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Improve Movement in the Hip Joint with the Reverse Lunge

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The reverse lunge is a great movement to use in the warmup, particularly it stretches out that front side of the body.

The Set up

If we look from an overhead view, we should be covering that front foot with the thigh. So if we’re looking down, we shouldn’t be able to see that front foot. What we don’t want is we don’t want that foot or that thigh misaligned. We don’t want that thigh and knee collapsing inward during the movement. The other key piece is to think about bracing hard in the abdominals, almost like you’re getting punched in the gut and that’s going to prevent the back from arching. Another critical piece to avoid the back from arching is not looking up with the eyes. All of this allows a deeper stretch of what’s called the deep frontline or muscles like the psoas in particular, which is a very strong hip flexor but also has some lateral rotation.

Recommendation is to perform this exercise every day for three reps each.

You don’t want to be feeling it in the lower back or the backside of the body, or even in the lower leg, focusing on that psoas. Often, we need this because we sit most of the day and that sitting causes a tight hip flexor and ultimately low back pain because that’s psoas restricts the hip joint movement, which then pulls on the vertebrae of the low back. What ends up happening to the pelvis is that it tilts that pelvis forward and creates that low back arch to that anterior pelvic tilt, which shortens the muscles. And that shortened muscles makes this more likely for muscle strains, particularly when we run like a hamstring.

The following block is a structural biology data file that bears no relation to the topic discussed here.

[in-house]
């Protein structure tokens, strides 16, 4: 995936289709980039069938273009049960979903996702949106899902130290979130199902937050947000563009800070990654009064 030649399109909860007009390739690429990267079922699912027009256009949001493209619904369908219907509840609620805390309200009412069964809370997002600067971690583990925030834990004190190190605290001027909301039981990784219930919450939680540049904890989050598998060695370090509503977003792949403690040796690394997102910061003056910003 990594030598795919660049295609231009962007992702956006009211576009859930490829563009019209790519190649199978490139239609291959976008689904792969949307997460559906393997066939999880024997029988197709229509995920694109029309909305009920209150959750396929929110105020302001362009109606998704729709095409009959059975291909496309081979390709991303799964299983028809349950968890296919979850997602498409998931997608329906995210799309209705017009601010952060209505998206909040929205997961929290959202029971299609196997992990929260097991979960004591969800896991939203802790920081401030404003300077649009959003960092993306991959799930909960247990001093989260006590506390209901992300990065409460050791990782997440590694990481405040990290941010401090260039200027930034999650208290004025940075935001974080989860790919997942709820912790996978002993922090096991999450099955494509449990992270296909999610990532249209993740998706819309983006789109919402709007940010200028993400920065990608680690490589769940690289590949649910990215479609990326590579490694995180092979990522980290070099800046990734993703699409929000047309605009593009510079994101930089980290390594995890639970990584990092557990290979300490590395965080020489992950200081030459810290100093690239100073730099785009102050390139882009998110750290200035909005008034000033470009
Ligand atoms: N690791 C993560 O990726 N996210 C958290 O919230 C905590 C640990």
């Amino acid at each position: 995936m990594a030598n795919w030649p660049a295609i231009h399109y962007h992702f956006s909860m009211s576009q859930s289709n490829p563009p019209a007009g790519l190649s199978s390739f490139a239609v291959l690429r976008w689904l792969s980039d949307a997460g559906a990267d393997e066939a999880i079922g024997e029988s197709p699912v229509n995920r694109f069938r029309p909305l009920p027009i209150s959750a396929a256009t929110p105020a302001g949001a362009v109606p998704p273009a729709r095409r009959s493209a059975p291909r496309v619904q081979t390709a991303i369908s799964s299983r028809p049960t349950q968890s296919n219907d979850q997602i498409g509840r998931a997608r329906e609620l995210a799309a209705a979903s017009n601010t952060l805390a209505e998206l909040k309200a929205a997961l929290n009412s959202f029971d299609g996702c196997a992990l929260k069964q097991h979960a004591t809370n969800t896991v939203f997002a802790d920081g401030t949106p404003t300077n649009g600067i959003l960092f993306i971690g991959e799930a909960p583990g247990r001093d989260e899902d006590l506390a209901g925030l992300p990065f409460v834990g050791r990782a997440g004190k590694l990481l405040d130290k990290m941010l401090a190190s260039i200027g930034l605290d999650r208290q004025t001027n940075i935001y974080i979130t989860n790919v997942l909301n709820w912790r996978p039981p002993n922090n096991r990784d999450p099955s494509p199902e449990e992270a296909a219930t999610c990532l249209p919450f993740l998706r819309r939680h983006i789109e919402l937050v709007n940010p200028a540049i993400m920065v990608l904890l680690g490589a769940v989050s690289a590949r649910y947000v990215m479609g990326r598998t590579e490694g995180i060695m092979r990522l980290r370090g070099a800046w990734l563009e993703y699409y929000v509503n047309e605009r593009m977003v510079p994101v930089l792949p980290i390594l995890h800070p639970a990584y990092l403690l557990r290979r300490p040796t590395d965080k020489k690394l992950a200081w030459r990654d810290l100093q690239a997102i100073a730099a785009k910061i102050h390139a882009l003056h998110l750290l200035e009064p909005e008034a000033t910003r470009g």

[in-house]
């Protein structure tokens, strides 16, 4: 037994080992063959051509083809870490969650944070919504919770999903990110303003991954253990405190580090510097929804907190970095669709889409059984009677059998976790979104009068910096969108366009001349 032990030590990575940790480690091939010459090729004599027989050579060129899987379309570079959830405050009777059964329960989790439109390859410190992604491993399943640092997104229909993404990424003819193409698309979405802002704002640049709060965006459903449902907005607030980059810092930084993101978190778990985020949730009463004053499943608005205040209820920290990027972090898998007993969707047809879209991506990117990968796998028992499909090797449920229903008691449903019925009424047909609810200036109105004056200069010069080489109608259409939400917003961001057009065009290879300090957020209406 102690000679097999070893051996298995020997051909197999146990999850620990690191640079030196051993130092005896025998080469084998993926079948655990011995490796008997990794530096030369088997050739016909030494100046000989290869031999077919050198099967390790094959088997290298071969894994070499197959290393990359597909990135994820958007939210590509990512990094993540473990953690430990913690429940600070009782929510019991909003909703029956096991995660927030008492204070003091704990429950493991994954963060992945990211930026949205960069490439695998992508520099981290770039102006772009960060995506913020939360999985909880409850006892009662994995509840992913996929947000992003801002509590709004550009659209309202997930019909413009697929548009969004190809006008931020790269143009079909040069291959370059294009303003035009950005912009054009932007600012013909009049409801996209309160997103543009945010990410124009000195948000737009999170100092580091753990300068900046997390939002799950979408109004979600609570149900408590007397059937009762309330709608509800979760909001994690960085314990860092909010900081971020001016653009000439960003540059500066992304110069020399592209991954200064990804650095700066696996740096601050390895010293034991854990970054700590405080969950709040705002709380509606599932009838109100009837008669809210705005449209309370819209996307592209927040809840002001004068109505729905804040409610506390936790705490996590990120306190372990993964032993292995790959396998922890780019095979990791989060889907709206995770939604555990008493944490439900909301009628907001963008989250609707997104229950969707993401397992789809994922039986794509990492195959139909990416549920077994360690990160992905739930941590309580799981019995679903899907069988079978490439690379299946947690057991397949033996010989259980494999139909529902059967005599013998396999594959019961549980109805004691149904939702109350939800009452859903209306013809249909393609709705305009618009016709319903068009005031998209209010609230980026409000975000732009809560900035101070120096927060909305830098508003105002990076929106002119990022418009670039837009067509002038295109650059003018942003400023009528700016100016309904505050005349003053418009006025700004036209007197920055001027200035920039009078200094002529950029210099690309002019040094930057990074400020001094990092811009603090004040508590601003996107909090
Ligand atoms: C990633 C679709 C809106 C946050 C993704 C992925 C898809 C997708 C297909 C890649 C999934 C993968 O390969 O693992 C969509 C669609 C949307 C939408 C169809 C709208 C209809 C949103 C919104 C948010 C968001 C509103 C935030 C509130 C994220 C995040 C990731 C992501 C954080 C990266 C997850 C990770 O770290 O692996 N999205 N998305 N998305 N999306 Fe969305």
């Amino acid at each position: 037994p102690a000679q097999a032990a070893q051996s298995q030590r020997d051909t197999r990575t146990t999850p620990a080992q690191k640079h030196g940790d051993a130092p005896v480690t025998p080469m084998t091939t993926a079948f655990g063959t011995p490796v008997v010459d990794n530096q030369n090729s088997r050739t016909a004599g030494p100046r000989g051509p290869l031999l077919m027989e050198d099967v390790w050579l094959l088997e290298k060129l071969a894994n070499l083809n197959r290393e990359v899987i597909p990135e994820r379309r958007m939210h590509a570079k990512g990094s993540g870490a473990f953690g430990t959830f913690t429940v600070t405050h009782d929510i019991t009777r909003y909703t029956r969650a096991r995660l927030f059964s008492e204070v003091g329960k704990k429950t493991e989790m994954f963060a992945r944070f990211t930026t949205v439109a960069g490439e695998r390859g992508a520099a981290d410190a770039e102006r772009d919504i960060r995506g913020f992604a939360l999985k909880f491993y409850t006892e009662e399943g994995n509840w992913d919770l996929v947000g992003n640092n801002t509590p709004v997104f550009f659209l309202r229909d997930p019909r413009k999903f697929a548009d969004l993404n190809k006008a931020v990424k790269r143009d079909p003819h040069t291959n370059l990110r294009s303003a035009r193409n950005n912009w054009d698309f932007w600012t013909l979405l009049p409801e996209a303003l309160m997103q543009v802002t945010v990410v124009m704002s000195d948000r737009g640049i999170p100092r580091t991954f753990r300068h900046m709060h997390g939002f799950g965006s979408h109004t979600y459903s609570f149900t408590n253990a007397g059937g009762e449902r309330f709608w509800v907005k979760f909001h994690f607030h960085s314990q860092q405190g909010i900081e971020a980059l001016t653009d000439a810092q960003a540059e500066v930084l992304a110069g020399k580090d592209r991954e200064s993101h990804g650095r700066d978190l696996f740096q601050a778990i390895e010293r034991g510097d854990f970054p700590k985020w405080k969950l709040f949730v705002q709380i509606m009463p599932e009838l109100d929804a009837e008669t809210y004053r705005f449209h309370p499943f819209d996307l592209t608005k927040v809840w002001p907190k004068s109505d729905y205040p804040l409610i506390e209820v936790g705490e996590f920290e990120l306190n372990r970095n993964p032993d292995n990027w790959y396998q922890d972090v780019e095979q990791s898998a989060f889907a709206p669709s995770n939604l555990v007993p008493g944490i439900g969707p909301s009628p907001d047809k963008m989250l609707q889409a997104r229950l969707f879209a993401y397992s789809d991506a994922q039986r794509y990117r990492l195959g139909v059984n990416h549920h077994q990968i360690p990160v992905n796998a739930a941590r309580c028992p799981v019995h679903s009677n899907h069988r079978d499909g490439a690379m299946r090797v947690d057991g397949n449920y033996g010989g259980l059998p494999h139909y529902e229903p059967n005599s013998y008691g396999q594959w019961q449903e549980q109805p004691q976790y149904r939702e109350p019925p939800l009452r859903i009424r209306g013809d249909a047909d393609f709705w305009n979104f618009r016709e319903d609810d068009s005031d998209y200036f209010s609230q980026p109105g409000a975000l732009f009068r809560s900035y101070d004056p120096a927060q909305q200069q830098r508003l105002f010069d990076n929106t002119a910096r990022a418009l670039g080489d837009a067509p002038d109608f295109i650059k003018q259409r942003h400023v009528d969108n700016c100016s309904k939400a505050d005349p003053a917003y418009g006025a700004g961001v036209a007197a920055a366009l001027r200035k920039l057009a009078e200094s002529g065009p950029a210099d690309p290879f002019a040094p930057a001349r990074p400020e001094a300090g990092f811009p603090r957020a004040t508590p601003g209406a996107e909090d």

Because a short muscle plus the actual stretch of striding when you run starts to put that muscle at risk for tearing, and so the best way to do this movement is every day, usually about three reps, because each rep takes about five seconds or more if done correctly. As you progress, start to add in a little bit of a lateral rotation to the movement to stretch that psoas further. Best to use with athletes that have a low drive on a jump, on the jump scan. So athletes with a low drive on the Sparta scan can benefit from this movement because if there’s a longer psoas, there’s also a longer ability to sustain force production in movements such as a jump.

Some areas that often go wrong:

Foot or thigh misaligned

We don’t want that thigh and knee collapsing inward during the movement.

Don’t arch your back

We want to think about bracing hard in the abdominals to help prevent the back from arching. Also, making sure we aren’t looking up with our eyes.

Conclusion

The best way to do this type of movement is every day for three reps each. Generally, individuals that have a lower drive score are the ones that could benefit most from this type of movement. When progressing, start to add in a little bit of a lateral rotation to the movement to stretch that psoas further.

Regardless of the training day, utilizing the reverse Lunge is a must-add to your warmup routine.